Recommended reading on the SS & Polizei

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steve248
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Re: Recommended reading on the SS & Polizei

Post by steve248 » 21 May 2021 17:01

I have received several books over the past month or so:

Michael Fleming, "Auschwitz, the Allies and Censorship of the Holocaust" a Cambridge Uni Press paperback which was fortunate as the 2014 hardback is out of print and costs a fortune on abebooks. The paperback copy published this year and at a good price from amazon.
It is a bit dated now, due to research since 2014, but his main theme is worth a look. He takes a slightly different look on the censorship of the news of the holocaust coming out of Poland in 1942 and 1943 than David Engel ("Facing a Holocaust. The Polish Government-in-Exile and the Jews, 1943-1945", Uni North Carolina Press, 1993).
Both take on the dilemma "why didn't they help the Jews?"

Hermann Kaienburg, "Das Konzentrationslager Sachsenhausen 1936-1945. Zentrallager des KZ-Systems", Metropol Verlag, Berlin, 2021. 733 pages so you get your money's worth. Deals extremely well in how the camp was run by the SS and the communist prisoners... The foreign nationals who arrived during the war did not fare so well. There are several omissions regarding those "Sonderhäftlinge" who were executed in 1945. The research is somewhat parochial and uses German material throughout as though there is no archival material available about Sachsenhausen in UK National Archives and the French National Archives.

I do not have any Czech language skills but I was recommended Vladimir Cerny, "Brnenske Gestapo 1939-1945" published by the Moravske zemske Museum in Brno (reprinted this year). Anyone with German and a good knowledge of the Gestapo will find it very understandable. I got my copy via the museum.

I decided to splash out on Bastian Fleermann, "Die Kommissare: Kriminalpolizei in Düsseldorf und im rhenisch-westfälischen Industriegebiete (1920-1959)", Droste Verlag, 2018 - currently en route from amazon.

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mil-archive
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Re: Recommended reading on the SS & Polizei

Post by mil-archive » 11 Jun 2021 16:49

Just finished this article & would highly recommend it :

"Tom Frydel
Ordinary Men?
The Polish Police and the Holocaust in the Subcarpathian Region"
Cover.JPG
Index.JPG
It is currently available free as a .pdf through academia.edu
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Corax
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Re: Recommended reading on the SS & Polizei

Post by Corax » 04 Jul 2021 10:58

For those who haven't spotted it yet (like me): A Sociography of the SS Officer Corps, 1925-1939 by Gunnar C Boenhnert, 1977 - a lot of fine stories as well as regular statistics.
https://discovery.ucl.ac.uk/id/eprint/1349180/

J. Duncan
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Re: Recommended reading on the SS & Polizei

Post by J. Duncan » 12 Jul 2021 13:00

Yes Corax, this is a great study. I’m glad you posted this. I put this up a few years ago. Sure do wish this was published as a book, but it’s a dissertation.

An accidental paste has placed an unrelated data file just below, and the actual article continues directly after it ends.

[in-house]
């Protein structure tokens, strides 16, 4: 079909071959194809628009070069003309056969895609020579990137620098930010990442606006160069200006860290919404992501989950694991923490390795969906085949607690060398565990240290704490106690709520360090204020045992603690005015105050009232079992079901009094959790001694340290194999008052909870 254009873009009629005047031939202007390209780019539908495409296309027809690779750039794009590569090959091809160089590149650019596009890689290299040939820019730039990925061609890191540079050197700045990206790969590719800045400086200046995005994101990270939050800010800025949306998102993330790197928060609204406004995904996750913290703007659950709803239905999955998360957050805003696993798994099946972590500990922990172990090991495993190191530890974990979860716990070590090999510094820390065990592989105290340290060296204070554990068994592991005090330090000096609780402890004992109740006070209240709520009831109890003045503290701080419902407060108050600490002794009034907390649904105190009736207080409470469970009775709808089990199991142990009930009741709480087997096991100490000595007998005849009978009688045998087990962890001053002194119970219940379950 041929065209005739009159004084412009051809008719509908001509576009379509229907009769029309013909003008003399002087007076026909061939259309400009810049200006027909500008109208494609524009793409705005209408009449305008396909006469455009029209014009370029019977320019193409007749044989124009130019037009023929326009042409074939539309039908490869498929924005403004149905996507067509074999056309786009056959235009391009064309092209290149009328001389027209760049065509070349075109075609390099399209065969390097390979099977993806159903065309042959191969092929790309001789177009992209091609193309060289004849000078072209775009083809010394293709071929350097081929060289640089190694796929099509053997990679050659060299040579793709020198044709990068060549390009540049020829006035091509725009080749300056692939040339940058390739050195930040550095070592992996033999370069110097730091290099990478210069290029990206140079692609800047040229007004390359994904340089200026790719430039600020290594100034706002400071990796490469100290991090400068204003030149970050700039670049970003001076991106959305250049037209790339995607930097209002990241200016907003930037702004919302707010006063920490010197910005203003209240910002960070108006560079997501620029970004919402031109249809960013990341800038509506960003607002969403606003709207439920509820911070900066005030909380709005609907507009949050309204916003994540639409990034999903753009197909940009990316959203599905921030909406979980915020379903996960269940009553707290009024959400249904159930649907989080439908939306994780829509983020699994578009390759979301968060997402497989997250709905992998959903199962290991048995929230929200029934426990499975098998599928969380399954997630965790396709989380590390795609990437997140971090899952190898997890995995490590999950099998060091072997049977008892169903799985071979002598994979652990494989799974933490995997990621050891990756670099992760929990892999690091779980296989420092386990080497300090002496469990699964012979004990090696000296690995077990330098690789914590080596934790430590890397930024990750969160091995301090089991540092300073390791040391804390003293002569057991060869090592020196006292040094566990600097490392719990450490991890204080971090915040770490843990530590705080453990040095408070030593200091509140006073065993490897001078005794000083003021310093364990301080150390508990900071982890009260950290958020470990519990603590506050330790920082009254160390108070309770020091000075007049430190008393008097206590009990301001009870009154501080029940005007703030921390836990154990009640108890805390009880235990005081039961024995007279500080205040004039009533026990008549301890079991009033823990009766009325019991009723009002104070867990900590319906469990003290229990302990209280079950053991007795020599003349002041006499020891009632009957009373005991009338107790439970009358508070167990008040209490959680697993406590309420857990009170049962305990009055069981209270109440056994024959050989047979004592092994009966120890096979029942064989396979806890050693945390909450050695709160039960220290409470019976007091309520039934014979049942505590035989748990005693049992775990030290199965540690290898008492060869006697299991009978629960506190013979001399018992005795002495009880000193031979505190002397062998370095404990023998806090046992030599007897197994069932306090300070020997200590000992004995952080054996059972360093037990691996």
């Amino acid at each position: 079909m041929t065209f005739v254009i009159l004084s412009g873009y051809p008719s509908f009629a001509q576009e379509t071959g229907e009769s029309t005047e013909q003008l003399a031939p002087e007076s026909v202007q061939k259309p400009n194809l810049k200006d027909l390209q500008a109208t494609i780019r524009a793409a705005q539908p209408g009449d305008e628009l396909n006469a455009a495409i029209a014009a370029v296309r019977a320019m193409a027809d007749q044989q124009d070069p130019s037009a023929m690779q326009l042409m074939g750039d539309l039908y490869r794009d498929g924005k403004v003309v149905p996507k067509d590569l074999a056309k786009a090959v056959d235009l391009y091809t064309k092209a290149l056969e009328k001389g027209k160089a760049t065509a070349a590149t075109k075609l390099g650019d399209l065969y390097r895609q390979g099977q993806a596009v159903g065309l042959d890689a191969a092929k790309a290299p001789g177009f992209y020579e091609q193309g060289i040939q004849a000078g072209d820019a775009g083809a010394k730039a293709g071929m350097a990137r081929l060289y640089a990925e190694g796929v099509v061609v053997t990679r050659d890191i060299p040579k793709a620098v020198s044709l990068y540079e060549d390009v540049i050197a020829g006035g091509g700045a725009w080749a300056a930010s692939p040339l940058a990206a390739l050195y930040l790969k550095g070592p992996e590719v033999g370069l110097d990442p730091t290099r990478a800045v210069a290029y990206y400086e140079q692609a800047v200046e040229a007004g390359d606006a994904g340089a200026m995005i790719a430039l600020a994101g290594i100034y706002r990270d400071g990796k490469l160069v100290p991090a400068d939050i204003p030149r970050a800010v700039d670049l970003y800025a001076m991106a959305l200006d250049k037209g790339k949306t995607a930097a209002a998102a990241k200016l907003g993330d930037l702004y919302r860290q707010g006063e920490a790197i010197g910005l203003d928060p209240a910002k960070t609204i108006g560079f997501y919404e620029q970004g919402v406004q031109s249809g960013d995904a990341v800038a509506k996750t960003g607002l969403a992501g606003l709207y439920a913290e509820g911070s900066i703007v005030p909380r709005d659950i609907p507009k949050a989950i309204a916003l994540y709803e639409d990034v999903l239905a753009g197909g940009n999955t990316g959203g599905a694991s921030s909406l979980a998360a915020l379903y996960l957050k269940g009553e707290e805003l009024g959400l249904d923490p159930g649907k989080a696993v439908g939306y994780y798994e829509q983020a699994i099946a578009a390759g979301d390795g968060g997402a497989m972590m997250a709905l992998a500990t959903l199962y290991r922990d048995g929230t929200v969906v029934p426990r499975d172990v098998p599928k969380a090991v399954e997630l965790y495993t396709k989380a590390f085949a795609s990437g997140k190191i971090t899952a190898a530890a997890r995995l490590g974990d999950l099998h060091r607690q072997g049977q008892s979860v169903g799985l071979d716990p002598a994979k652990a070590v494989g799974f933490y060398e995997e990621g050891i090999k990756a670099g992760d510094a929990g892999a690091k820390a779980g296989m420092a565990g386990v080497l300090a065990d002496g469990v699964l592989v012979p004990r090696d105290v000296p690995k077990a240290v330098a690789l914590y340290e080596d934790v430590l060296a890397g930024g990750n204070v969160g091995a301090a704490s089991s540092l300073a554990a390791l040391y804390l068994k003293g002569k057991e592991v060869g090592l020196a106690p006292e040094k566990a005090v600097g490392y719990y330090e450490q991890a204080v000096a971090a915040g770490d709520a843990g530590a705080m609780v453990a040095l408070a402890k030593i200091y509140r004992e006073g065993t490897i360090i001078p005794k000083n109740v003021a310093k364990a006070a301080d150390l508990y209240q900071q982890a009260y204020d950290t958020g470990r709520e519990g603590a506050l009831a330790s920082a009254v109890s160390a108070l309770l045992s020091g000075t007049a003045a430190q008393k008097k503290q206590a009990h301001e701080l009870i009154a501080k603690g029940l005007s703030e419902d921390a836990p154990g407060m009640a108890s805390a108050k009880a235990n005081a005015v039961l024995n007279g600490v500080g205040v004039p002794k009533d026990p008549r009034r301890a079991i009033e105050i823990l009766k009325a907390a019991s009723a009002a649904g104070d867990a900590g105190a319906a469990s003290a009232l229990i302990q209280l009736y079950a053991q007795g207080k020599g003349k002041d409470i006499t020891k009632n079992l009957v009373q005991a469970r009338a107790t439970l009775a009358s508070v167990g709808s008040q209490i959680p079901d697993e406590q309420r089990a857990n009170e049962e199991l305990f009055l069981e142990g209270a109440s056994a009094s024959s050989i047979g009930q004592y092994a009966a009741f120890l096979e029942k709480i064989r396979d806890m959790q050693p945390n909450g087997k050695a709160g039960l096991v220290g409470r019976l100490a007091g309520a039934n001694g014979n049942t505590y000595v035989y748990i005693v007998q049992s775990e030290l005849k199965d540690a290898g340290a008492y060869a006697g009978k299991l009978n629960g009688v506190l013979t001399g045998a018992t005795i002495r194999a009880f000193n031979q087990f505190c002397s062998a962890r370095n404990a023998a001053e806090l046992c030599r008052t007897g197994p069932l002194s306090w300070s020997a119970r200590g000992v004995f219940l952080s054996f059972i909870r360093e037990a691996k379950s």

viewtopic.php?f=38&t=234416&p=2131779&h ... t#p2131779

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mil-archive
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Re: Recommended reading on the SS & Polizei

Post by mil-archive » 16 Jul 2021 13:50

Recently started scanning a group of old issues of the SS HIAG Veterans publication 'Der Freiwillige'. Some interesting content alongside some contemporary not that interesting cold war political stuff (I believe this originated in Wiking Ruf and morphed into 'dmz zeitgeschichte')

Here was one 'Der Freiwillige' page that was worth a second look, from Jan 1997 issue, this page shows adverts from Rolf Michaelis, Massimmo Arico and Kurt Imhoff all side by side requesting materials from veterans.
Der-Freiwillige-1997-Jan-001.jpg
Der-Freiwillige-1997-Jan-035.jpg
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Re: Recommended reading on the SS & Polizei

Post by mil-archive » 21 Sep 2021 12:44

'4th Waffen-SS Panzergrenadier Division "Polizei": An Illustrated History' by Massimiliano Afiero.

This one arrived today & while I haven't read it yet I'd recommend it on the quality of the production alone.

So far it's a very well produced pictorial history of the division. The division history is laid out in a clear chronological path & very heavily illustrated along the way. The pictures are mostly well reproduced and it's printed on decent paper. This was previously published in Italian paper back so it is good to see the hardback English language version at last.
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Fides Germania
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Re: Jakob Grimminger's Memoirs

Post by Fides Germania » 26 Nov 2021 09:01

If I were to read, which I very much would like to do, Genosse Grimminger's memoirs the last thing that I would be wanting to learn about would be the 'Blood Flag'. The poor devil died forgotten and in poverty in Munich, friendless, without sponsors, while militaria collectors spent millions on 'trinkets'. Shame, eternal shame on those people, while Genosse Jakob starved and spent cold winters freezing in a garret in Munchen.

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Hans1906
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Re: Jakob Grimminger's Memoirs

Post by Hans1906 » 01 Dec 2021 23:35

Der Kornett der Blutfahne - Die Erinnerungen von Jakob Grimminger.

https://www.zvab.com/buch-suchen/titel/ ... blutfahne/

Hans